The Illinois Valley and the river it’s named for carve a path through the forested mountains of the Siskiyou Mountains to the south and the Oregon Coast Range to the west. The tranquil, rural setting is a comfortable place where you can enjoy the outdoors, sip a little wine and simply relax.
The town of Cave Junction, at the heart of the valley, is the gateway to one of our state’s greatest treasures, the Oregon Caves National Monument, one of the world’s few marble cave formations.
With less than 1,900 people, Cave Junction is also the seat of the Illinois Valley wine region. With a high elevation and ocean breezes that spill over the coastal mountains to the west, the valley is perfect for cool-weather varietals like its justifiably famous Riesling.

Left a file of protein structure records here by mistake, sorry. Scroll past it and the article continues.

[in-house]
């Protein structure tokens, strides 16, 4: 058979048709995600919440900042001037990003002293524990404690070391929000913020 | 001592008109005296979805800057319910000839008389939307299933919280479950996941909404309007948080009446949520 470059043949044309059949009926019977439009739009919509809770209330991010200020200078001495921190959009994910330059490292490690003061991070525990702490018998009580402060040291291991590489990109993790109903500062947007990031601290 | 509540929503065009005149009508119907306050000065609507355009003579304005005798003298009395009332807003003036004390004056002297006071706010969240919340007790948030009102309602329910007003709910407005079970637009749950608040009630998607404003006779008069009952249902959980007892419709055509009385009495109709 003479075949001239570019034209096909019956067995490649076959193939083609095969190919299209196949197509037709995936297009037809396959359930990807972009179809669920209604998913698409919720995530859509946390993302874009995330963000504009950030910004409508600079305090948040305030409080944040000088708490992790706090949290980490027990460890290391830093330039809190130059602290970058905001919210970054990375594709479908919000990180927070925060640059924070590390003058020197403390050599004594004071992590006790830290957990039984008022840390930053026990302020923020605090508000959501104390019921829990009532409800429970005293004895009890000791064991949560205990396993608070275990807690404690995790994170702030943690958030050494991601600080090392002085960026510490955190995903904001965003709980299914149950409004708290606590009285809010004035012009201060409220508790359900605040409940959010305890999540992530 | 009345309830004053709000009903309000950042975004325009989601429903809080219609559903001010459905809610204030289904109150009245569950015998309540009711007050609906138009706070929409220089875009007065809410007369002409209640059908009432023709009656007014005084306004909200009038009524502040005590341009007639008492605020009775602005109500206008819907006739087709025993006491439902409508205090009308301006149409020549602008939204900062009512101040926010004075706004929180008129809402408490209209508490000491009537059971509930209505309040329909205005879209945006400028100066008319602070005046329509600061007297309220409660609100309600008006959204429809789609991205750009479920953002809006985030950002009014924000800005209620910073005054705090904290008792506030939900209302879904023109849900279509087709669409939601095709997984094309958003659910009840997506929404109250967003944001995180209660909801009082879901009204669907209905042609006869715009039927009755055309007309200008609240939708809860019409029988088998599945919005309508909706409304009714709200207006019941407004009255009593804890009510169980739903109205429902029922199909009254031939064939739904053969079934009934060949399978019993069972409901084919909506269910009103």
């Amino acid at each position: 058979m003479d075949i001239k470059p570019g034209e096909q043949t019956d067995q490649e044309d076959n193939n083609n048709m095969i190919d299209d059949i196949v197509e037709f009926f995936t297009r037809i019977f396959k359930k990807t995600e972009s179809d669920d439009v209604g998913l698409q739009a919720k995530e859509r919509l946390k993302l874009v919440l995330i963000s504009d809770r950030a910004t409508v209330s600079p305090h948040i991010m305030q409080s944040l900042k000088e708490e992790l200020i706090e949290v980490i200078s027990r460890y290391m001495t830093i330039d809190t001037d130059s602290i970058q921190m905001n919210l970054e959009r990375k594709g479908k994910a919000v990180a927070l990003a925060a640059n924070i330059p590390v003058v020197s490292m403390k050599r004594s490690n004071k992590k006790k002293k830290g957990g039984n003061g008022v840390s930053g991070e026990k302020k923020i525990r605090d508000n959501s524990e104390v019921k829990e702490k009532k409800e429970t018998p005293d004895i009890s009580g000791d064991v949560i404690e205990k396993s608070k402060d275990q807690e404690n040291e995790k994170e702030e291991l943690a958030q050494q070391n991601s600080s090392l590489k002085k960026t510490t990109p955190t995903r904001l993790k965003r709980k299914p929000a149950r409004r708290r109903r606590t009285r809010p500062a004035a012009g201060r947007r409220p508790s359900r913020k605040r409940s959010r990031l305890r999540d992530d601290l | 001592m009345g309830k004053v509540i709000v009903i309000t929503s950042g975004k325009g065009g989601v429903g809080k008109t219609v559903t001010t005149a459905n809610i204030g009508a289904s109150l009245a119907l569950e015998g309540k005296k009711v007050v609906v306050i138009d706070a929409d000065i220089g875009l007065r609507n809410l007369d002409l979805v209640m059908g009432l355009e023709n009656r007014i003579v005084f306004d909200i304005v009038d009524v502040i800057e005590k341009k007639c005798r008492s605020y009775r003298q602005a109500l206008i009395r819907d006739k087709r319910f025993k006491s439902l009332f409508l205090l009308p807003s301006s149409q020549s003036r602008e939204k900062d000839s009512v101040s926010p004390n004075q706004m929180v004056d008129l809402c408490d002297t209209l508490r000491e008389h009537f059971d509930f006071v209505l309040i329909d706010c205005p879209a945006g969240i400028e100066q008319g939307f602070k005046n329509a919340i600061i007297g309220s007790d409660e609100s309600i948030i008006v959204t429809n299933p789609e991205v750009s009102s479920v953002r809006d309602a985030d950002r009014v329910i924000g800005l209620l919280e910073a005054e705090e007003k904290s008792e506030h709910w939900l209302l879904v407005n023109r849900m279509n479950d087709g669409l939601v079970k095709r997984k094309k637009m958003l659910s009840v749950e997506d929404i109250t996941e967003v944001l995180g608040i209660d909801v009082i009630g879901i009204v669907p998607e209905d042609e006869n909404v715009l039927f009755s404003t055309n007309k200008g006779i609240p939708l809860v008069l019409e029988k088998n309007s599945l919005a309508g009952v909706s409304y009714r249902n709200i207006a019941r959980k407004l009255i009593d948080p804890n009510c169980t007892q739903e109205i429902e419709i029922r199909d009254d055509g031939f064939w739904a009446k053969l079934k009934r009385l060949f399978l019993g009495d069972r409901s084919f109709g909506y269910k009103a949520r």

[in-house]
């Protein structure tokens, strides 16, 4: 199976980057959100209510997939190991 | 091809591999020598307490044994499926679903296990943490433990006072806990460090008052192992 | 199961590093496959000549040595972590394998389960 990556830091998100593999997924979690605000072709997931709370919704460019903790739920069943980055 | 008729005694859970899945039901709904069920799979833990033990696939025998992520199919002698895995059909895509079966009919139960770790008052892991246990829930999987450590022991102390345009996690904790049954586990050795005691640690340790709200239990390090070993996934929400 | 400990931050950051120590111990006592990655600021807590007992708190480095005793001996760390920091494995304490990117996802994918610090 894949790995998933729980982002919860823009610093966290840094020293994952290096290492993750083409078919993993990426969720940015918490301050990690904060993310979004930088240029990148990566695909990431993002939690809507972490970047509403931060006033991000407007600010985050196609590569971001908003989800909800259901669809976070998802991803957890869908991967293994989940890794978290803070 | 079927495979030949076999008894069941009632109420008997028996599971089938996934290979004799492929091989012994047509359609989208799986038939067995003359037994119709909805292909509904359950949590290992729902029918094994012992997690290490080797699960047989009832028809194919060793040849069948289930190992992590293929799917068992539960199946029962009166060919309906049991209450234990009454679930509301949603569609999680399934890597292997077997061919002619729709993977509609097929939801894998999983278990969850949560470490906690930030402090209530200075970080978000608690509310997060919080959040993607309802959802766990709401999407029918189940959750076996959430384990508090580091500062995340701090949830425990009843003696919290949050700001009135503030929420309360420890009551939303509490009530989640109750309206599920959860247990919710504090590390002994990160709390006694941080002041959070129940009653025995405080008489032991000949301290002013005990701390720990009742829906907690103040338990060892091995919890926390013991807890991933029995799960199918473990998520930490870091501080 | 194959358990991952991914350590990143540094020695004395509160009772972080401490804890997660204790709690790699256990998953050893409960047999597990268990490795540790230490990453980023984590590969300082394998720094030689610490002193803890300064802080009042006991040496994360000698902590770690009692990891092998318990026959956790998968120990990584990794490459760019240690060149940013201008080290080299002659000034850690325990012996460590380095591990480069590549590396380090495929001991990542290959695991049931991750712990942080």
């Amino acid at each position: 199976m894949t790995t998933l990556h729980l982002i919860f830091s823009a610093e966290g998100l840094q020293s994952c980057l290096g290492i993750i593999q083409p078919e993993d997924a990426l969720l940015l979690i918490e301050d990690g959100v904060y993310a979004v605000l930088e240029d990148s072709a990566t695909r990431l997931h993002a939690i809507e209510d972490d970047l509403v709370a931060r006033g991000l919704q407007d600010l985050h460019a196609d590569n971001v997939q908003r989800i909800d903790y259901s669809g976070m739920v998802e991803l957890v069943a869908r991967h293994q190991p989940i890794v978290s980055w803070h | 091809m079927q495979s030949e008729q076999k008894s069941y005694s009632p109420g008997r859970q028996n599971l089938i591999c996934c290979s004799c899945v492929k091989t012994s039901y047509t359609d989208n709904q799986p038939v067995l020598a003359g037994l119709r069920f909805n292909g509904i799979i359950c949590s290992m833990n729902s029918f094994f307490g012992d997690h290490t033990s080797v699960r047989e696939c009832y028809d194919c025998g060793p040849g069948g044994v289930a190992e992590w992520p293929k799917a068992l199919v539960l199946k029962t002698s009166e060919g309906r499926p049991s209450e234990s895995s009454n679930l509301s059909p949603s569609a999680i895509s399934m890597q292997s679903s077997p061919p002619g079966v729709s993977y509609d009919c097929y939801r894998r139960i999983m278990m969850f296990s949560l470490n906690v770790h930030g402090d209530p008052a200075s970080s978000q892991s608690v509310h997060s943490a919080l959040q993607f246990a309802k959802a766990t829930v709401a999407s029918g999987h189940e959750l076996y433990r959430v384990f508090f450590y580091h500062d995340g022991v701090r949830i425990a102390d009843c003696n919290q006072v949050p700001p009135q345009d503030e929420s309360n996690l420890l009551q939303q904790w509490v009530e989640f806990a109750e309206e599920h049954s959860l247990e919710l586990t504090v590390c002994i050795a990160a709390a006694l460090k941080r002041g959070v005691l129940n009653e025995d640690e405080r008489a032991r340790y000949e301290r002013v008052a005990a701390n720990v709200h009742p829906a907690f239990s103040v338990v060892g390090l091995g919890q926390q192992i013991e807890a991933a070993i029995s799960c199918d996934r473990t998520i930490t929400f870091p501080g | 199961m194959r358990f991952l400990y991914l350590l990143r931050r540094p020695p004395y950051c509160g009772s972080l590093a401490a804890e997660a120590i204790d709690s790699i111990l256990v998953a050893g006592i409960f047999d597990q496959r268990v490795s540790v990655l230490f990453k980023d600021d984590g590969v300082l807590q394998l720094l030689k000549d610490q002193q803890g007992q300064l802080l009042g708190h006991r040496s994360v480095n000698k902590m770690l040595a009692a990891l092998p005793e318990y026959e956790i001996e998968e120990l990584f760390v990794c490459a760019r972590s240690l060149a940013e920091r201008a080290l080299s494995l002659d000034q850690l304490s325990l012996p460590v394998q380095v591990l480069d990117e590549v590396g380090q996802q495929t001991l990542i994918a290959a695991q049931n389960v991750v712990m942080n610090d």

The Illinois Valley is located in Josephine County and is the westernmost of three valleys in the Rogue Valley AVA. Less than 50 miles from the Pacific Ocean, it lies along Highway 199, which runs from Interstate 5 at Grants Pass to US Highway 101 on the coast. The valley is bordered by the Siskiyou Mountains to the south and the Oregon Coast Range to the west.
The Illinois Valley is home to one of the oldest existing vineyards in Oregon, planted in 1969. Winemaking took off in the 1980s with the arrival of family growers including Bridgeview Vineyards and Winery owners Lelo and Bob Kerivan, with their well-researched European grape-growing practices.
Soils consist of stream-deposited sand, silt and gravel, bench gravel deposits, and glacial moraines.
Source: Oregon Wine Board
The higher elevation and coastal influence creates a micro-climate suitable for Burgundian varieties such as Pinot Noir, Pinot Gris, Chardonnay, Pinot Blanc and Gamay Noir. Other varietals include Muscat, Gewürztraminer and Riesling.